I've been working on this post for months. Months!! It's been re-written a dozen times. Two dozen times. Too many times. The content has been expanded and altered. I've vacillated between saying too much and saying too little. I've been in that space between "Publish" (Go!) and "Save" (No 'effing way!) nearly every day for the last five months. I'm making myself crazy.
I don't think this post is perfect now, but that's okay. The story is here and it needs to be told and I finally have the courage to do it.
Back in December, I turned 40 with very little fanfare.
I was surrounded by my family. My dad took me for a drink at the same place we celebrated my 21st birthday (The Desert Marriott). We rode the Palm Springs tram. I didn't have a cake. But I did have a deluge of birthday texts and calls. My sister and I laughed so hard that our stomachs hurt. I redeemed my free Starbucks drink for a Venti Cappuccino (low fat, half caff, light foam, extra hot). It felt like it was just the right amount of celebrating. I felt lucky. Grateful. Loved.
And tormented. Conflicted. Scared.
While writing this post, I was reminded of a childhood favorite, "Alice In Wonderland." I've always been fascinated about the rabbit hole experience. It seems to me that the rabbit hole was so symbolic and yet so overlooked. Innocent, pristine and lovely Alice, tumbling into a dark abyss of fright and terror. Such a juxtaposition. And yet a perfect comparison for my own sordid story.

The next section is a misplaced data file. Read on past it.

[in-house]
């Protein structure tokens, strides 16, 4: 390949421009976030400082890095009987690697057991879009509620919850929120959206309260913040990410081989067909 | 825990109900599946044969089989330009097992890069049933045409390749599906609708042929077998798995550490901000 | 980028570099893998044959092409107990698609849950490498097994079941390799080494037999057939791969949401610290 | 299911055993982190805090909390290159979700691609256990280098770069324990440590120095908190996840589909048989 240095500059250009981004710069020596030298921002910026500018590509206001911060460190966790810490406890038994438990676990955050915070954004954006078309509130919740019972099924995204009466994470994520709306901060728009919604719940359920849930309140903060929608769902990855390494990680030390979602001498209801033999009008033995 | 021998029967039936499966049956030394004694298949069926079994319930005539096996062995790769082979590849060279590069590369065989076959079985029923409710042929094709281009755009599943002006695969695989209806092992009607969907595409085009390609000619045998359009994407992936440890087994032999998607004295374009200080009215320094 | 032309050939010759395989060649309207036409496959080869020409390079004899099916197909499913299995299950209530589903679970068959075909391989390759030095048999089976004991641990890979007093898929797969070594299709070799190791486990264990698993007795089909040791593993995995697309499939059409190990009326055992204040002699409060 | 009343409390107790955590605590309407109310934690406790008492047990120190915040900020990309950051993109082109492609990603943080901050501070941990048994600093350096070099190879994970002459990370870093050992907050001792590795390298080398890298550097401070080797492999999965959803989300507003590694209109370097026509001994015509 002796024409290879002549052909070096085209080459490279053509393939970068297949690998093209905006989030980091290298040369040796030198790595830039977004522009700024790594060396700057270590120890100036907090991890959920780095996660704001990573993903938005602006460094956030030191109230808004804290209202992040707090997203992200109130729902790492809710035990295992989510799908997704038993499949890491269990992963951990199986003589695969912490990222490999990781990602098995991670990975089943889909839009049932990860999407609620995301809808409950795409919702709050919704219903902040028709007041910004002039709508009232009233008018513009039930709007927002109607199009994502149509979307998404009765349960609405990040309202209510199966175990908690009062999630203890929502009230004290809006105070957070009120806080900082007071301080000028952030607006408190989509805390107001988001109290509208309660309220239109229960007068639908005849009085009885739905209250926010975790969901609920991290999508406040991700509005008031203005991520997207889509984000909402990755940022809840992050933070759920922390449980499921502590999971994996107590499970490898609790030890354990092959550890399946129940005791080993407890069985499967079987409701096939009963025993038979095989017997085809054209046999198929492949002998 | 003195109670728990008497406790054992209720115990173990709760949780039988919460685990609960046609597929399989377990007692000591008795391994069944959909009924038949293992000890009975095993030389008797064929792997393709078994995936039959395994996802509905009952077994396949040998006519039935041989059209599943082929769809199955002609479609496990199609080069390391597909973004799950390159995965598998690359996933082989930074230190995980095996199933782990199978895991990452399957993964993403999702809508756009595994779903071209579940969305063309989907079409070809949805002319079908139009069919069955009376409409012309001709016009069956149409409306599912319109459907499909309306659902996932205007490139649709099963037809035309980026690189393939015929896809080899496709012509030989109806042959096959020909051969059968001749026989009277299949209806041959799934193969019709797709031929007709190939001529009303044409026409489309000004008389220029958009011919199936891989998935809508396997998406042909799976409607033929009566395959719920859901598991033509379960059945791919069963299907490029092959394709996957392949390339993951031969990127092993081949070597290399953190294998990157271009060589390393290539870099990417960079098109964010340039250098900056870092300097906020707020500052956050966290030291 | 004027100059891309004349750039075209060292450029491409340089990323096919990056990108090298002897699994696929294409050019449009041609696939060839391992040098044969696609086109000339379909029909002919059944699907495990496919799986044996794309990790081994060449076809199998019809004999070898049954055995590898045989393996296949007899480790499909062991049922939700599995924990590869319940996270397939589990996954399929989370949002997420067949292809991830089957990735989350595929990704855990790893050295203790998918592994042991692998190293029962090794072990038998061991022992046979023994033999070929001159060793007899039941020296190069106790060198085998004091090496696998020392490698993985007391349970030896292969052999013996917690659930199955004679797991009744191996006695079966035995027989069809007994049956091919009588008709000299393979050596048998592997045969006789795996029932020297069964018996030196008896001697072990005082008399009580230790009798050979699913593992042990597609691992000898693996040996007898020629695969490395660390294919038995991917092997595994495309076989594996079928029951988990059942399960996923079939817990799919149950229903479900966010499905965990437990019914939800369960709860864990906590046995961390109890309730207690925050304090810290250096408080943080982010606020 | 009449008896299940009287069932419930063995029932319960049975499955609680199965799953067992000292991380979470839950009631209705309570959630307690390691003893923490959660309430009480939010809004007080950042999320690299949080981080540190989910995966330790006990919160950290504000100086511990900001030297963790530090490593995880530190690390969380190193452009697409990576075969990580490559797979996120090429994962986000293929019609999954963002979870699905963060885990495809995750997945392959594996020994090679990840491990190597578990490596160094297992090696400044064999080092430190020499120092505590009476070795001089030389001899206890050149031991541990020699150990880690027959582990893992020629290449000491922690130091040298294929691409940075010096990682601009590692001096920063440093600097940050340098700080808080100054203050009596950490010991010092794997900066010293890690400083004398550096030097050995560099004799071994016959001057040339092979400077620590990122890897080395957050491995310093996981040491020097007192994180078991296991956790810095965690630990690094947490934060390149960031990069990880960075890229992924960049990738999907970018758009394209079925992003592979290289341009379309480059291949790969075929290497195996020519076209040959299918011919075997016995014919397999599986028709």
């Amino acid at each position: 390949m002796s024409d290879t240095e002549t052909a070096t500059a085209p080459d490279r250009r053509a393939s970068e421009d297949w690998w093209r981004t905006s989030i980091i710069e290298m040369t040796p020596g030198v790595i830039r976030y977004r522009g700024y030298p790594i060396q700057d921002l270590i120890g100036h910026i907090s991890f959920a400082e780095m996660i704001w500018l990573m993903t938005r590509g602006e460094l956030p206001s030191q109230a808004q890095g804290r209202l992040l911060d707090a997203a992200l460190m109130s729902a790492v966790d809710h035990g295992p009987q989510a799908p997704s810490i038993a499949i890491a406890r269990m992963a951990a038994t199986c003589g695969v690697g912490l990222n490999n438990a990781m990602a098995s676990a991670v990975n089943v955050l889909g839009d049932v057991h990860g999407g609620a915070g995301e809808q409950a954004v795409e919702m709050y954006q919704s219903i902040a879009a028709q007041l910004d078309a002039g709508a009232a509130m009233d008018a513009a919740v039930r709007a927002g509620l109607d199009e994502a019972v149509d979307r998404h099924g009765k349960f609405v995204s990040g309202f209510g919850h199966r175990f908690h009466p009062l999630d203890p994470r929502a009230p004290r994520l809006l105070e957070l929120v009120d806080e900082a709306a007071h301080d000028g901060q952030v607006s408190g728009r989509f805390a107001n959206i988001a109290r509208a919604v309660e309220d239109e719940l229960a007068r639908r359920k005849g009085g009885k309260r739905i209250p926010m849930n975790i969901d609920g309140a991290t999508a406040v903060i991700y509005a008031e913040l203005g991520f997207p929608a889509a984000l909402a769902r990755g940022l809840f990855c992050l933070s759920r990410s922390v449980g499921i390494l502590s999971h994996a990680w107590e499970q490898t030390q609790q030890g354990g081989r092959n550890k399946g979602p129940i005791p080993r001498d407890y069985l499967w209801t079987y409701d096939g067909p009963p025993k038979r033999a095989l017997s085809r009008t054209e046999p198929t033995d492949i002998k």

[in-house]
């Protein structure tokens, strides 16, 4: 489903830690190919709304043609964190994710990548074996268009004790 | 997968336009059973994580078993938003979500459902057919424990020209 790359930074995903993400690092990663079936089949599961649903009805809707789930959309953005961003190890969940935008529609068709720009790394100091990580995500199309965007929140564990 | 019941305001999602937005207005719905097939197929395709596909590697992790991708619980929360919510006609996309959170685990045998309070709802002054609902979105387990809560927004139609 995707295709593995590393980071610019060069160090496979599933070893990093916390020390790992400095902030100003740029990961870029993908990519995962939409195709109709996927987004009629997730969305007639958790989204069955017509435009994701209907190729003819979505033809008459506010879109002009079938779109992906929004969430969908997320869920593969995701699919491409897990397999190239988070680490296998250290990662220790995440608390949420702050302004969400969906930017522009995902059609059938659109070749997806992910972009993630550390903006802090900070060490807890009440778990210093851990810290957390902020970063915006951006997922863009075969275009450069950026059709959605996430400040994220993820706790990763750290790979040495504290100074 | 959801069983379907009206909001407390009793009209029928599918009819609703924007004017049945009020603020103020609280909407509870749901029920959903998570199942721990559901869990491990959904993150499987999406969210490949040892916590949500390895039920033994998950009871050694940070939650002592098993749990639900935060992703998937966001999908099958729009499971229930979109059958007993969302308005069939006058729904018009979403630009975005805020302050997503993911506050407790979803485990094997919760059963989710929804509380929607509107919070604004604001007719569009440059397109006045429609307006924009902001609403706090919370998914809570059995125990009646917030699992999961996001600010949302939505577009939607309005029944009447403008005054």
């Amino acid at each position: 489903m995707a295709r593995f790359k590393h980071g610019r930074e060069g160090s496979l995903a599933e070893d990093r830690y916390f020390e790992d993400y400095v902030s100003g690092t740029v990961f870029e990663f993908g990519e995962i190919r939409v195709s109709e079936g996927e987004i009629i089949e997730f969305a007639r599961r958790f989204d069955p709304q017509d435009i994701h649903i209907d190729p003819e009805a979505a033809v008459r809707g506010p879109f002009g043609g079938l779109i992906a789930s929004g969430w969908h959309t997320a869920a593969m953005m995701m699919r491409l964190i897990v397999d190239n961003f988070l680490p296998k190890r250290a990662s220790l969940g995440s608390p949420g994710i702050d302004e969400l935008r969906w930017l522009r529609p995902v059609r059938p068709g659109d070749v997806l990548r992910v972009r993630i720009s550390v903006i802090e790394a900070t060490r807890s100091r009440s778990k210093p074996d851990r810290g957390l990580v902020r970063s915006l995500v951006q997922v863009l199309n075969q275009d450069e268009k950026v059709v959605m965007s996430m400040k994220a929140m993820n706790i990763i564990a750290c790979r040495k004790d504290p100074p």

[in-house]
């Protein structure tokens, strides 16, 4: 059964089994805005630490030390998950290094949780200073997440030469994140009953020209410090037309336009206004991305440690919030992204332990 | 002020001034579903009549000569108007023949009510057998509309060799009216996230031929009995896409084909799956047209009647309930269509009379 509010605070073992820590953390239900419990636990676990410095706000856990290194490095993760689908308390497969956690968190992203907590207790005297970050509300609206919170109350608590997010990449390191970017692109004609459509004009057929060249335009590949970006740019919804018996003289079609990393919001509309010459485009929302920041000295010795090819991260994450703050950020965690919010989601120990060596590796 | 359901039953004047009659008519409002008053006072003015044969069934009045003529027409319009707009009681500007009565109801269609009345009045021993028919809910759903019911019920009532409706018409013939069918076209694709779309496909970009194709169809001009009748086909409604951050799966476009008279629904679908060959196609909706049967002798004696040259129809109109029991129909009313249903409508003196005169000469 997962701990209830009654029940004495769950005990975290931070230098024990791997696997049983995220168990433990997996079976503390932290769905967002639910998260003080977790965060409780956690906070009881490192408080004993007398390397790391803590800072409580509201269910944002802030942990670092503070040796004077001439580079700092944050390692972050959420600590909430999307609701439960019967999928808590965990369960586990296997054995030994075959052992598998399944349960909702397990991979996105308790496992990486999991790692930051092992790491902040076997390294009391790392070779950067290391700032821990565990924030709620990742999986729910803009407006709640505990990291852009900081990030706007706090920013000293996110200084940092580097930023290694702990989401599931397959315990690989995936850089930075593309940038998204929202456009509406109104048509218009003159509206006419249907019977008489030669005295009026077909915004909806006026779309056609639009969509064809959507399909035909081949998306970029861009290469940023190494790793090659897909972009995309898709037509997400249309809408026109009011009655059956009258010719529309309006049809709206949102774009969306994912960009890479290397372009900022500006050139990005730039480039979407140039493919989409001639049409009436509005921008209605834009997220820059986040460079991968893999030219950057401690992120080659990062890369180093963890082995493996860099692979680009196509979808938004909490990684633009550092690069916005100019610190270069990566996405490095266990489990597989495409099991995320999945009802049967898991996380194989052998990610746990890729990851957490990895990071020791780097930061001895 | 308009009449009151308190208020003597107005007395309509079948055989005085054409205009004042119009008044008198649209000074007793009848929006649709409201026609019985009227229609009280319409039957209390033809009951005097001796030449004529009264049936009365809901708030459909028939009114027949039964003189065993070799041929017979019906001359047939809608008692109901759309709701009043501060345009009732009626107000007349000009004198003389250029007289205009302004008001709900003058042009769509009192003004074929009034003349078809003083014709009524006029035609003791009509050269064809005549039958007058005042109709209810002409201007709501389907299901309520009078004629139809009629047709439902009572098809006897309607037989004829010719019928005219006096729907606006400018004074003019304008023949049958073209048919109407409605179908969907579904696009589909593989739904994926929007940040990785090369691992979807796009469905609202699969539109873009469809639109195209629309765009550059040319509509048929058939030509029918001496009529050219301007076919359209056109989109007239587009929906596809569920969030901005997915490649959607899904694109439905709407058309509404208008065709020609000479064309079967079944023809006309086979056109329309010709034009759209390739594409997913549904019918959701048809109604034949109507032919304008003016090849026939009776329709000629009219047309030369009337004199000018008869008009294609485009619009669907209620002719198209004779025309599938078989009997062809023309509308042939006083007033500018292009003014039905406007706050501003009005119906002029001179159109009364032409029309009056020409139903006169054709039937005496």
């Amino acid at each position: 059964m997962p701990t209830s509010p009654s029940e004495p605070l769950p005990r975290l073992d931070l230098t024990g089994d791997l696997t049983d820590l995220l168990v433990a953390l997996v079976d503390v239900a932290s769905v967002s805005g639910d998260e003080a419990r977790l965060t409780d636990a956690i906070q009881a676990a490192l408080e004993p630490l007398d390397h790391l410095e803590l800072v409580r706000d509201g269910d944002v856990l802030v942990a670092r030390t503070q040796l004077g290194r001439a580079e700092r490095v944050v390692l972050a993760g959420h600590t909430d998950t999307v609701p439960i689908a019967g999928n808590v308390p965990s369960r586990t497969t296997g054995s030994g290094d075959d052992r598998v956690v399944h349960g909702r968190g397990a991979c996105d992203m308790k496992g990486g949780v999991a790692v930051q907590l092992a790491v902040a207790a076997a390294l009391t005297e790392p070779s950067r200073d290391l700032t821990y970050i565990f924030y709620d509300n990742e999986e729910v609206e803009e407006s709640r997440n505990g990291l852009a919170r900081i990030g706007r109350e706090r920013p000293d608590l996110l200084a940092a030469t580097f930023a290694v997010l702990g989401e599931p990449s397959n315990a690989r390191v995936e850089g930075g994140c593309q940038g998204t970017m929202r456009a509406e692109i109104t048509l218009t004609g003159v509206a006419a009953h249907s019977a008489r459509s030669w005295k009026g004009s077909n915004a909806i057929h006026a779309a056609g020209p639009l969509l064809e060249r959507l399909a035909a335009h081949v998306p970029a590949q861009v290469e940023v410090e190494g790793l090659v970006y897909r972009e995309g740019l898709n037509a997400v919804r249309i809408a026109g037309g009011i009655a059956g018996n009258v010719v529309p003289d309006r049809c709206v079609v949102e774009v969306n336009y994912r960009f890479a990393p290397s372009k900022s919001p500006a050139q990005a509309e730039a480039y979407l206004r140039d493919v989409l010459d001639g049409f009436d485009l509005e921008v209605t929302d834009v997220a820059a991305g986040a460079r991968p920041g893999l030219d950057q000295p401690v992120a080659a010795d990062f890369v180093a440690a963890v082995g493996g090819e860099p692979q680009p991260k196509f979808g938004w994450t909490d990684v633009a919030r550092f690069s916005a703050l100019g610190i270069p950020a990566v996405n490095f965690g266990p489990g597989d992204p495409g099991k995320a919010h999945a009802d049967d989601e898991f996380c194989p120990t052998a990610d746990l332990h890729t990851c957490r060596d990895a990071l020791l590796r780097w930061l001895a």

I told everyone that I was gracefully stepping into a new decade. But in reality, I was actually losing my foothold and had been for quite some time. Nothing was eloquent about my transition from 30-something to 40. Nothing at all. In fact, the whole segue way was downright ugly.
But you wouldn't know it. Not by how I looked or what I said. I became extremely practiced in the facade of "everything's fine."
I weathered a tough divorce and my ex still wants me back. But everything's fine.
I can't afford my home anymore and, in fact, I'm months behind on the mortgage. But everything's fine.
I can't sleep at night. I lay awake for hours on end. But everything's fine.
I don't know how to be a "good" single parent; I fear I'm failing my sweet son at every turn. But everything's fine.
My heart was broken in Florida last year and I don't know how to fix it. But everything's fine.
I don't think that God loves me anymore. Why else would my prayers go completely unanswered? But everything's fine.
Nothing was fine. Nothing at all.
On the day of my 40th birthday, I was staring down my own rabbit hole and by January, I was falling into it. Rather quickly.
In another moment down went Alice, never once considering how in the world she was to get out.